Under this line of thinking, using nothing more than carbon prices and carbon price revenues to go after the next-cheapest reductions could doom us to falling short of the levels of decarbonization needed.
So where does that leave carbon pricing and use of carbon price revenues?
Carbon prices clearly play a role in spurring reductions, but no one should be seriously promoting the idea of using carbon prices in isolation. They have their uses, but lots of other policies will be needed. The U.S. mid-century strategy clearly notes the need for complementary policies and investments in technological innovation.
In addition, achieving deep decarbonization will probably require a range of other investments and incentives that could be funded with carbon price revenues. Some could go to RD&D with an eye on longer-term needs, while some could be cost-effectively used to subsidize additional reductions in the near term, as depicted in the chart above. Constraints may need to be put on the reverse auction, though, to ensure that subsidized reductions do not lock in technologies or infrastructure incompatible with deep decarbonization, even if that reduces the number of additional reductions that can be achieved in the near term.
The Bummer that is Political Reality
Of course, the chances of getting a carbon pricing policy under a Trump Administration and a Republican Congress are approximately, give or take, zero. For now, progress towards deep decarbonization in the United States will probably have to come from the private sector, cities, and states – and progress globally will require stronger action and leadership from other countries. We will need any of those entities with the power to put a price on carbon (as part of a suite of other climate policies) to do so. They can go farther, faster by using carbon price revenues to spur innovation and achieve additional reductions – reductions that are needed now more than ever, in light of the anticipated years of climate inaction (or worse) under a climate-denying President and Congress. Using a deep decarbonization lens can help focus the attention of cities, states, and other countries on how best to use carbon price revenues – and how not to.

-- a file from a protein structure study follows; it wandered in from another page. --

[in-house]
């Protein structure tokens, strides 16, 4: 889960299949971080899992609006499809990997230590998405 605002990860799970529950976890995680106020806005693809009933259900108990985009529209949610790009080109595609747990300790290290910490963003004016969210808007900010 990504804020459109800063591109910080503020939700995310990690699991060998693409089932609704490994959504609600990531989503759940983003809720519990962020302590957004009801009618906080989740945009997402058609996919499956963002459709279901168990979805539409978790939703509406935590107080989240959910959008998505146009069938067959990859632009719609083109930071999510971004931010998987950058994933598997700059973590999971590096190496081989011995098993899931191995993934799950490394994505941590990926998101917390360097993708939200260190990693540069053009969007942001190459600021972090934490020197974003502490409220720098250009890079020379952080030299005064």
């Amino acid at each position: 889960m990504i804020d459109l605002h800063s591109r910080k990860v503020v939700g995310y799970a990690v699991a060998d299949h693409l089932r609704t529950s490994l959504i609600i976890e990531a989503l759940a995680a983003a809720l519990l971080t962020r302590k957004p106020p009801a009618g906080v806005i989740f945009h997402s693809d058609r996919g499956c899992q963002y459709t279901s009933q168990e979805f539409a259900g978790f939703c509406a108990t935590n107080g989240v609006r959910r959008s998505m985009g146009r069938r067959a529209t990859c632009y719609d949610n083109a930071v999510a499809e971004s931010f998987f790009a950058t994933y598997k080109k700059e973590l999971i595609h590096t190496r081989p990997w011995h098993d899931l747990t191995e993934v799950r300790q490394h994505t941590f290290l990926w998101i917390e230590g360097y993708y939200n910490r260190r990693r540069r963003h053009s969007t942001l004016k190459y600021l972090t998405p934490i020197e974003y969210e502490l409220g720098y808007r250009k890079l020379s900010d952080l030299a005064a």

Dave Grossman is the Principal of Green Light Group consulting and is a Senior Advisor to the Climate Law & Policy Project.